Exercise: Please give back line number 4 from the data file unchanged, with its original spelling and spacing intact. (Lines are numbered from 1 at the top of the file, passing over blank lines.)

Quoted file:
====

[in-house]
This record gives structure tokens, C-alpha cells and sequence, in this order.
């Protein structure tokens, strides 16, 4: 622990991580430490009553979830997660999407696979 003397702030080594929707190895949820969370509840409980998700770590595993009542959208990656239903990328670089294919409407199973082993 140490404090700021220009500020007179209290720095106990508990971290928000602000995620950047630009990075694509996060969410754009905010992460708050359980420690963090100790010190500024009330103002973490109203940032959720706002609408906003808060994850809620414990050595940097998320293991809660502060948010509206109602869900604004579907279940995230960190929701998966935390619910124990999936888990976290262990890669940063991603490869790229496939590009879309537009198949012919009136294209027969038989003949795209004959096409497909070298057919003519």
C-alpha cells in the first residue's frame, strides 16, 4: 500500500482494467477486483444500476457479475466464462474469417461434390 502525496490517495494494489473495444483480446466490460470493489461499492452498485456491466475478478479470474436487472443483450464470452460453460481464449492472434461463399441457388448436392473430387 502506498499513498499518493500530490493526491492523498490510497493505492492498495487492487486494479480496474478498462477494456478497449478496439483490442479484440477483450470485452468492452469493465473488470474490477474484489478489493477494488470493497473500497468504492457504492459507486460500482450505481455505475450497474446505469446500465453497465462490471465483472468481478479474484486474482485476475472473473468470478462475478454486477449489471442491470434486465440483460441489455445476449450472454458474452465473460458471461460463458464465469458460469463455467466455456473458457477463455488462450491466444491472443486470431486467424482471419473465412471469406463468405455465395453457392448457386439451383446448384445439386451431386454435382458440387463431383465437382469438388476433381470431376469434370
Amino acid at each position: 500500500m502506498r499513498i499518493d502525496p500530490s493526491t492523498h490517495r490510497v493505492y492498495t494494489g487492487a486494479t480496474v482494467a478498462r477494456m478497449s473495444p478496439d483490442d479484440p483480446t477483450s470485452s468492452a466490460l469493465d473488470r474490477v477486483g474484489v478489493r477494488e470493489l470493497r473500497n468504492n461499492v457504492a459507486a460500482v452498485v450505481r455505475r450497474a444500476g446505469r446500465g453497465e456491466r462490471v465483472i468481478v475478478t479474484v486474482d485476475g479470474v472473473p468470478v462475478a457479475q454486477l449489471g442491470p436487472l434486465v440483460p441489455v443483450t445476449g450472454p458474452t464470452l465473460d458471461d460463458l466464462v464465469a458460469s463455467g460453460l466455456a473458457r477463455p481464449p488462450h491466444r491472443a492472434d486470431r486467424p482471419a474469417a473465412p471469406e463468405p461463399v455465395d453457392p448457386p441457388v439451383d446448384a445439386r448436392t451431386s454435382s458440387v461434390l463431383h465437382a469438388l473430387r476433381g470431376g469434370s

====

C-alpha cells in the first residue's frame, strides 16, 4: 500500500482494467477486483444500476457479475466464462474469417461434390 502525496490517495494494489473495444483480446466490460470493489461499492452498485456491466475478478479470474436487472443483450464470452460453460481464449492472434461463399441457388448436392473430387 502506498499513498499518493500530490493526491492523498490510497493505492492498495487492487486494479480496474478498462477494456478497449478496439483490442479484440477483450470485452468492452469493465473488470474490477474484489478489493477494488470493497473500497468504492457504492459507486460500482450505481455505475450497474446505469446500465453497465462490471465483472468481478479474484486474482485476475472473473468470478462475478454486477449489471442491470434486465440483460441489455445476449450472454458474452465473460458471461460463458464465469458460469463455467466455456473458457477463455488462450491466444491472443486470431486467424482471419473465412471469406463468405455465395453457392448457386439451383446448384445439386451431386454435382458440387463431383465437382469438388476433381470431376469434370